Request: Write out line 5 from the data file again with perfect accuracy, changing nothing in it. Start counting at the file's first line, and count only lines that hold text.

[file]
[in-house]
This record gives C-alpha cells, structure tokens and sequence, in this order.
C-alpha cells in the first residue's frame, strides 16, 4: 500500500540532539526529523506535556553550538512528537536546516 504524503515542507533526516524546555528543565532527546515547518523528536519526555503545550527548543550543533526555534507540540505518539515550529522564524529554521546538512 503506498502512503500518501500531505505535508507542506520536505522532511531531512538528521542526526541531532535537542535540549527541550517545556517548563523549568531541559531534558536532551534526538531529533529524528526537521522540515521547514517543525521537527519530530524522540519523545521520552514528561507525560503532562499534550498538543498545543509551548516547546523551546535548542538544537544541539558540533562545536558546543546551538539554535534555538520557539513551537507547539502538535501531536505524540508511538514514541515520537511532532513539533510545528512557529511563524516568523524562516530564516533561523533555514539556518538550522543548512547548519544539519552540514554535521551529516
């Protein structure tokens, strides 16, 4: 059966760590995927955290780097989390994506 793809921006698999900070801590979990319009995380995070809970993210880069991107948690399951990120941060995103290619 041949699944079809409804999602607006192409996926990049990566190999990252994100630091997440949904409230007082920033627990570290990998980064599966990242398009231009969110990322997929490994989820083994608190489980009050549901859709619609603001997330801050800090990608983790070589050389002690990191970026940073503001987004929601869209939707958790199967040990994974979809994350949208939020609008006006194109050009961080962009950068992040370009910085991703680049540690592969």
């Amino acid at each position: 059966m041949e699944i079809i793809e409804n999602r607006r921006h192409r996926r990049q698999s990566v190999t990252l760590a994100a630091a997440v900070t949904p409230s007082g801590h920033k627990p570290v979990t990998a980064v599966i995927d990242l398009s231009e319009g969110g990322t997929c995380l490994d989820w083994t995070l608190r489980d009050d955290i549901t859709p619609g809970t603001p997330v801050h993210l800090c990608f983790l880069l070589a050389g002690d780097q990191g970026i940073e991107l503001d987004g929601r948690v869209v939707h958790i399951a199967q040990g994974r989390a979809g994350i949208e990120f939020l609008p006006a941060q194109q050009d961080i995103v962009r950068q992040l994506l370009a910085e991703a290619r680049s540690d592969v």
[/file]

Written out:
């Amino acid at each position: 059966m041949e699944i079809i793809e409804n999602r607006r921006h192409r996926r990049q698999s990566v190999t990252l760590a994100a630091a997440v900070t949904p409230s007082g801590h920033k627990p570290v979990t990998a980064v599966i995927d990242l398009s231009e319009g969110g990322t997929c995380l490994d989820w083994t995070l608190r489980d009050d955290i549901t859709p619609g809970t603001p997330v801050h993210l800090c990608f983790l880069l070589a050389g002690d780097q990191g970026i940073e991107l503001d987004g929601r948690v869209v939707h958790i399951a199967q040990g994974r989390a979809g994350i949208e990120f939020l609008p006006a941060q194109q050009d961080i995103v962009r950068q992040l994506l370009a910085e991703a290619r680049s540690d592969v």